The other marker of spring is the huge crowd heading for the beaches. This is the busiest time for traffic, for tourists ambling across the road without looking, for columns and columns of cyclists doing the Florida thing. The beach car parks were already overflowing just after dawn this morning (the clocks went forward last week and it's pitch black in the mornings) and the gazebos had all been nabbed, presumably by people having breakfast. It's a time when year-round residents put on a superior expression and retreat to their air-conditioned houses, keeping their heads down until the tourists all go home again.

But meanwhile, an ethical dilemma. I was pleased to see what I believe is a gulf fritillary caterpillar on my new passion vine.

Nice, I thought, that we're doing our bit for the butterfly population. Well, where there was one, there are now at least ten, all chomping away. He obviously told his friends, "C'mon lads, suckers in Golden Beach!" The poor plant is sacrificing itself  for a greater good. I've decided to grit my teeth and let nature take its course - but there jolly well better be some butterflies.

We will miss developments over the next month. Because yes, at last, we're actually going back to Blighty. It's been a long time and I feel my old stamping-grounds may be much changed. So watch this space...

Saturday, March 12, 2022

Winter's Back!

 Bleak and blustery at the beach this morning. 


Although there was a warm wind blowing, it seemed ominous - I suspected it would soon turn cold, which it did.  Adding to the atmosphere a flock of black birds tried to fight their way against the wind.      I'm not sure what this is but it's been there a while, so it wasn't blown in this time.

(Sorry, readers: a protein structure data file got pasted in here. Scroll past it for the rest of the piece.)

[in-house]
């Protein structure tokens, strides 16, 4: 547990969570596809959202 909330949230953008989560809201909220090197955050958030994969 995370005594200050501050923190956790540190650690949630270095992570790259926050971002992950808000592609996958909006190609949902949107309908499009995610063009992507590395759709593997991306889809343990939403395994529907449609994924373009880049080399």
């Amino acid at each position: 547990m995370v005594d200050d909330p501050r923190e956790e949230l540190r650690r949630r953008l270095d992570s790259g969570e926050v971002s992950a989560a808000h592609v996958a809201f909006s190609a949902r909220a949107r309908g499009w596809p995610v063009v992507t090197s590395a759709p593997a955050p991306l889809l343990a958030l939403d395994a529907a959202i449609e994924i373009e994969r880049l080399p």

The Farmers' Market was cancelled, the car show, to hubby's sorrow, was cancelled and the phone kept ringing with severe thunderstorm warnings, which in fact failed to materialise. A tornado threatened in the morning also failed to materialise, for which I wasn't too sorry. The rain bucketed down - a relief after several very dry weeks.

  It's interesting how the weather changes here - from hot in the morning to - they say, down to 40 degrees F tonight, so I've had to cover the planters again. It will be a shock for the plants - the Confederate jasmine's been blooming for a couple of weeks.

And just the other day we were riding again in Deer Prairie Creek Reserve, mopping our brows, dry sandy dust blowing in our faces. The horses were OK as they'd just been clipped. Yes, even in Florida, their winter coats sprout and need attention and they have to wear rugs at night.  

   Evidently we'd missed some excitement.

 Special it might have been but I'm not sure how succesful the hunt was. Some people who rode earlier said they'd seen three of the blighters still very much alive and kicking.  And busy churning up the ground again. Going later in the heat of the day we saw very little in the way of wildlife - a black snake slithering out of our way,  a couple of kayakers on the Myakka River, which was too high for the alligators to bask on the banks. Someone suggested they'd opened some gates somewhere to get ready for the rain. But we did see some gorgeous birds overhead, swallow-tailed kites, probably on their way north.


Sadly this isn't my photo.  

And then driving home from the park this bucolic scene.


Cattle grazing peacefully. Florida isn't all golf courses and gated communities. Yet.

Friday, February 25, 2022

Ospreys (Don't) Go Shopping

 A little light relief in these crazy times - I was coming out of Publix supermarket the other day when I heard a loud and frenetic cheeping. I looked up and there - right in the car park was an osprey nest atop a long pole, no doubt specially erected for them. Funny that I'd been there so many times and never seen it before.